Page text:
You would think NFL coaches and personnel people would know a guy isn't a good scheme-fit just by looking at his tape. But there are a surprisingly large number of dumb people in the league.
"Seattle does a terrific job of recognizing system-fit and what role that guy will play," former Indianapolis Colts general manager Bill Polian was saying last week. "And they do a good job of allocating their money. And that's what you've got to do in free agency.
"You've got to recognize where the player fits, what he will do. Does he fit your system? Is he the kind of player who can step right in and play well in your system? One size does not fit all.
"People are getting better at that. The trend is that more and more people are being pretty selective in who they pursue, recognizing that system-fit is a key thing."
System-fit was a big reason the Eagles signed safety Malcolm Jenkins an hour into the free-agency signing period yesterday and took a rain check on T.J. Ward and Jairus Byrd.
Yeah, money had more than a little something to do with it too. But that's hardly a bad thing when the plan is to use the extra cap space to address other positional needs and eventually re-sign your top young players to second deals.
The Eagles signed the 26-year-old Jenkins to a 3-year, deal worth as much $16.25 million with incentives that includes just $8.5 million in guarantees. Ward signed a 4-year, $28 million deal with the Broncos with $14 million in guaranteed money.
Byrd, who initially was seeking a $9 million-a-year deal, figures to get at least that much in guarantees from the Saints or whatever team he signs with.
Signing Ward never made much sense for the Eagles. The guy is a box safety whose strength is playing the run, not the pass. That's fine in a scheme that plays a lot of single-high safety and cares a whole lot about stopping the run. But Eagles defensive coordinator Bill Davis prefers interchangeable safeties that can cover first and play the run second.
"The most important job for us as a personnel staff is to get the players that fit our scheme, that can [handle the] responsibilities our coaches are asking for," general manager Howie Roseman said 2 weeks ago at the NFL Scouting Combine in Indianapolis.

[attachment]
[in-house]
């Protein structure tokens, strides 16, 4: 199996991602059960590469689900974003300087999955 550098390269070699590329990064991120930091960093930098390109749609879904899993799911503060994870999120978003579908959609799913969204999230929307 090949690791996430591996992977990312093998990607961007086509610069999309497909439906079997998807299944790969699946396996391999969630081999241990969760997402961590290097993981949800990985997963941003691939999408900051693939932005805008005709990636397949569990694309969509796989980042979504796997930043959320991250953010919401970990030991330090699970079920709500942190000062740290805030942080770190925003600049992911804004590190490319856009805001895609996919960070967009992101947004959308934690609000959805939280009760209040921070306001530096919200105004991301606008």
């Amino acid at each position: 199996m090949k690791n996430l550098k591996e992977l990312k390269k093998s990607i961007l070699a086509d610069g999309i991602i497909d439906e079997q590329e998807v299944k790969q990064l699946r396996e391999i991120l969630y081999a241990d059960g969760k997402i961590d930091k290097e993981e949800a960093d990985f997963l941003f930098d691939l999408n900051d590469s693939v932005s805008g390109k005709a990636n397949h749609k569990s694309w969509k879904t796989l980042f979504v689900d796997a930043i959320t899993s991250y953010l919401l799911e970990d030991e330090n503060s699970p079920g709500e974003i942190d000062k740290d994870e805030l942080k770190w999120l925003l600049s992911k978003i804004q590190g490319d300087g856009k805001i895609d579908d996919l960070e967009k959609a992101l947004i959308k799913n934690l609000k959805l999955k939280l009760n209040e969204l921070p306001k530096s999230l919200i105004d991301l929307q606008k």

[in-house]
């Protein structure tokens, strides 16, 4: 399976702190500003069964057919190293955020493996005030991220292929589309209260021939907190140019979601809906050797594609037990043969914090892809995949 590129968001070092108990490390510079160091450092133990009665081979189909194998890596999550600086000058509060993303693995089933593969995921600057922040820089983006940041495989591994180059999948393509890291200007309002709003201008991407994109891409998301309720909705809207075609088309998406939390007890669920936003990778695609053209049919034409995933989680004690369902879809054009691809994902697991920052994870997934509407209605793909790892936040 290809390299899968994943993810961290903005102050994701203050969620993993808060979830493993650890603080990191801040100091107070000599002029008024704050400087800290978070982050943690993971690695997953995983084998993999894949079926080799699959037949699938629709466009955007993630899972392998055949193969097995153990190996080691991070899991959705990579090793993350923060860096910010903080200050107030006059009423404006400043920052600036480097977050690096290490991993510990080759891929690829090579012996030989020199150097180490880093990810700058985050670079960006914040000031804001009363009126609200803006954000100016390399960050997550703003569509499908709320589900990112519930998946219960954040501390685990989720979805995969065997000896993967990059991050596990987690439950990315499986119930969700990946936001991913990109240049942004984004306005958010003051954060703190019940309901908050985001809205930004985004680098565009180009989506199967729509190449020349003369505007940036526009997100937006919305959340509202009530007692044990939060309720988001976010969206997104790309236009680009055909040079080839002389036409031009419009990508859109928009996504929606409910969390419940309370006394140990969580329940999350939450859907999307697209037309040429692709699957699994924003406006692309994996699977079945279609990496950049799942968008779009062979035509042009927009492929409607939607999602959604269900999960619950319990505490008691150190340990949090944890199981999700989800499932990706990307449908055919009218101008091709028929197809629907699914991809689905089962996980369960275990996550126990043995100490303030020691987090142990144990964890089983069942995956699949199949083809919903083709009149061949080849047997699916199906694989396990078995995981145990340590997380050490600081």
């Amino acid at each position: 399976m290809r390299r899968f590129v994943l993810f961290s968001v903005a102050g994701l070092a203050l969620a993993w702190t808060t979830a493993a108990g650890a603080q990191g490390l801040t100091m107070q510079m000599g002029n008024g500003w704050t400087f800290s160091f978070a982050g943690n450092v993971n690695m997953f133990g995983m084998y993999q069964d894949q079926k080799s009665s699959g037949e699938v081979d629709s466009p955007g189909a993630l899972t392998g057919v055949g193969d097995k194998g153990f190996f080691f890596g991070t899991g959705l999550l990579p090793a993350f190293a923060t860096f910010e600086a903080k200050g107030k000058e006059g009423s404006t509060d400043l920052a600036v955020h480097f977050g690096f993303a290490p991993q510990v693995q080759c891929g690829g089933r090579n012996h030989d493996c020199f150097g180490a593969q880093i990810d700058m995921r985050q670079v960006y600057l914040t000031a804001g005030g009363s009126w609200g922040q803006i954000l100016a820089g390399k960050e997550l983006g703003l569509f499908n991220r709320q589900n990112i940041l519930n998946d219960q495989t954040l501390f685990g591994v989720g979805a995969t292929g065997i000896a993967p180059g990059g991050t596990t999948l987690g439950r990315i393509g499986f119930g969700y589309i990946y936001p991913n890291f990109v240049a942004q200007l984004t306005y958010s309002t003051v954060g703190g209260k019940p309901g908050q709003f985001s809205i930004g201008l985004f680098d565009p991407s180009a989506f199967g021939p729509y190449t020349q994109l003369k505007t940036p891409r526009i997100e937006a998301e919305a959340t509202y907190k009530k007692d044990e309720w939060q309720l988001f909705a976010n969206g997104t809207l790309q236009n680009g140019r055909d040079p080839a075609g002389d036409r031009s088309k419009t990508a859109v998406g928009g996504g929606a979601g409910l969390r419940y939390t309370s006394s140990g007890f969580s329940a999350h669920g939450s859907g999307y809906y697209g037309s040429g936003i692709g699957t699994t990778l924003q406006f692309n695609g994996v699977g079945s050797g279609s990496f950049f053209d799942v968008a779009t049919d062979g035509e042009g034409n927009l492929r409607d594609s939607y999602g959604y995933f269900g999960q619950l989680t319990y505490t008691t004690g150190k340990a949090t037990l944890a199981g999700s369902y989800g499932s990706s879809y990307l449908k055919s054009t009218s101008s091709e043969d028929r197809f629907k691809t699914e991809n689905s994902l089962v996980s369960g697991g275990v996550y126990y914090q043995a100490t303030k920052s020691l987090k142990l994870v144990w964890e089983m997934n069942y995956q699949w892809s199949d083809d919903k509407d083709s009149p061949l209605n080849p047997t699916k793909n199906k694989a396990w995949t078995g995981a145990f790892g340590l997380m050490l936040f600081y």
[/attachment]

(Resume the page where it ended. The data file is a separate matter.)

"Guys that may be highly rated by other teams may not be factors for us because they don't fit [our scheme]."
Unlike Ward, Byrd would've fit the Eagles' scheme. He has better ball skills than Jenkins - 22 interceptions in 73 games compared to Jenkins' six in 71. And if both had the same price tag, the Eagles almost certainly would've made Byrd their No. 1 safety target. But they didn't.
The Eagles had to make a judgment call on whether Byrd was worth what he was asking and how much cap space they were willing to commit to the safety position.
"You're not going to have superstars at every position," Roseman said. "But you don't want weaknesses either. You have to be disciplined and you have to have a walkaway number, and we're pretty disciplined about that."
The 6-0, 200-pound Jenkins may not have the ball skills that Byrd has, but he does give Davis a little more positional versatility than Byrd.
Jenkins was a cornerback at Ohio State and played outside his first year in the league with the Saints before being moved to safety. He has faster watch speed than Byrd and can cover receivers and pass-catching tight ends in the slot.
His tackling has left a lot to be desired. According to Pro Football Focus, he has had 45 missed tackles over the past three seasons, more than any other safety in the league.
But he should get better in that department under Davis, who turned the Eagles into a pretty good tackling team by the end of last season. Safety Nate Allen, who had 13 missed tackles in '12, had just seven last year.
I don't know if Jenkins will intercept more passes than Byrd next season. I don't know if he'll ever go to a Pro Bowl with the Eagles.
What I do know is that his signing made the defense better. How much better, we'll just have to wait and see.
On Twitter: @Pdomo